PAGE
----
Sunday, January 30, 2005

The Zimmer Thing

Don Zimmer put out a book called "The Zen of Zim" after the 2003 season. I think I mentioned this before, how he ripped Steinbrenner, which is cool, but also said a lot of ignorant things about Pedro.

Now there's a new edition of the book, with a new afterword.

In it, Zimmer shows what a complete tool he is. It's maddening. Here's some things he says about the World Champions:

"...it's hard for me to salute the Red Sox, if only because of a lot of the things they said and did on their way to finally winning it all..."

"...showed a lack of professionalism and respect for the game..."

Then he brings up Millar's Jack Daniels fetish, compares it to Zim's old nemesis, the brilliant Bill Lee, sprinkling pot on his pancakes, and says how the anarchistic Sox are not sending a good message to our youth.

"...there are always a few jerks who do and say things to sully [the game]."

Do I even need to bring up steroids here?

Then he really gets crusty-old-man on us:

"And then there was Johnny Damon with his beard and shoulder-length hair."

(oh please god, don't let the hair get me)

Then he says how much he respects Johnny personally and on the field, but:

"...I just feel--and I admit this is "old school" talking now--a ballplayer ought to look like a ballplayer, not a vagrant or something."

And what's with these colored folks drinking from our water fountains? Jesus, at least whoever co-wrote this talked him into that "old school" line. 'Uh, Mr. Zimmer, do you realize what you're saying? Why don't you at least admit that you DO know that only a ninety-year old would say such a thing. Are you familiar with the term 'old school'?' The gerbil goes on:

"When you present a slovenly, unkempt appearance..." (apparently jowls the size of footballs and a body right out of the Weird Al "Fat" video are acceptable) "--and this extends to the way some of the Red Sox were wearing their pants, baggy and below the stirrups to their shoetops--you're not respecting the game."

To the shoetops! Good lord! Respecting the game?? Jason Giambi was injecting steroids into his ass!

Then he says that despite his feud with Big Stein, "he has his rules...and players who come over to the Yankees all fall in line with them."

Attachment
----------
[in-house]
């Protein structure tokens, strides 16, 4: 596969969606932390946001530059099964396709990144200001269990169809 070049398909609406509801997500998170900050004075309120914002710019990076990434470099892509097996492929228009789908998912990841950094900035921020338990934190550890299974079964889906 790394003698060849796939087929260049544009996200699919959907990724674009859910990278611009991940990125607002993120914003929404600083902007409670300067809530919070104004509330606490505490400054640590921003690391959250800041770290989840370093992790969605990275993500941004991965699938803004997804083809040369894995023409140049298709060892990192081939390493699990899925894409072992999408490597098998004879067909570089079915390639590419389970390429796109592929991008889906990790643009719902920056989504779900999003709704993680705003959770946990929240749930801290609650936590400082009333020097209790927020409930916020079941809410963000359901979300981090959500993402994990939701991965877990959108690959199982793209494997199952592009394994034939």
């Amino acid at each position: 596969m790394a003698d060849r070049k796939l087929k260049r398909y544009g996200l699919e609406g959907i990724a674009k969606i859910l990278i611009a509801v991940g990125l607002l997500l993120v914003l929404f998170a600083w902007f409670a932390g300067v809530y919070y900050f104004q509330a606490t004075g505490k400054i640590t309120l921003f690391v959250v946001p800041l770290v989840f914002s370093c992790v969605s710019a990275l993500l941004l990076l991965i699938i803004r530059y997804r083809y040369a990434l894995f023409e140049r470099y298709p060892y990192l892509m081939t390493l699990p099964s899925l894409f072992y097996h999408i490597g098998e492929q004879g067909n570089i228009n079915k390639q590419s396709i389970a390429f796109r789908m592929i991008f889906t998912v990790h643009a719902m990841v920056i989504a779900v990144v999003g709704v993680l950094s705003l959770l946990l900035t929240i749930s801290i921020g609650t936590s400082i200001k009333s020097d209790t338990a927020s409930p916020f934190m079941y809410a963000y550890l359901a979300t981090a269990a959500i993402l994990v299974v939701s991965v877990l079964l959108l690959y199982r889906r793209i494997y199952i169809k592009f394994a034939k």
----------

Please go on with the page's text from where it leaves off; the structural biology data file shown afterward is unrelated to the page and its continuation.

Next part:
So that's the message he wants to send? "Fall in line, kids"?

This guy needs to be put to sleep. Seriously. I just made that call, and it's correct.

And oh yeah, while we're talking about appearance, respect, professionalism, and sending the right message to kids, well, just remember this tip from Mr. Zimmer, Little Leaguers: When you grow up, and you're a coach, and you get mad at an opposing player, it's perfectly okay to run out onto the field and take a wild swing at him. Just charge like a bull, intend to injure. As long as your hair's nicely cropped, it's okay. And always pitch Mike Torrez in a crucial game.

When is this guy gonna kick it, so I can tape a picture of Pedro throwing him down by the ears to his headstone?

Comments:
Giambi isn't the only cheater on that spit-polished, game-respecting, clean-cut Yankees squad. Don't forget Shef and ARod. Yeah I know they weren't there when Invader Zim was there, but they now fit the image: they joined the team, they fell in line, and presumably they are therefore more acceptable than (all-natural) Johnny Damon and his long hair.

Zim is an idiot.

Meanwhile, I been thinkin. Ballplayers are known for being a fun-loving bunch, but some teams stand out more than others. I think our teams this year and last are a reincarnation of the famous (and beloved) Gashouse Gang from the '30's.

The Idiots ... the Gashouse Gang. The nicknames from the '30's were better, but the idea is the same. Zany bunch. Practical jokers. Sloppy looking crew. They'll fight amongst themselves at times, but they'll also back each other to the hilt against any attacks from the outside. And also a talented group of ballplayers too.

I mean, this is a generalized notion. There's probably a team or two like this every decade, and I'm sure the comparison would break down if you looked too closely at the specifics. But it's something I wanted to throw out there ...
 

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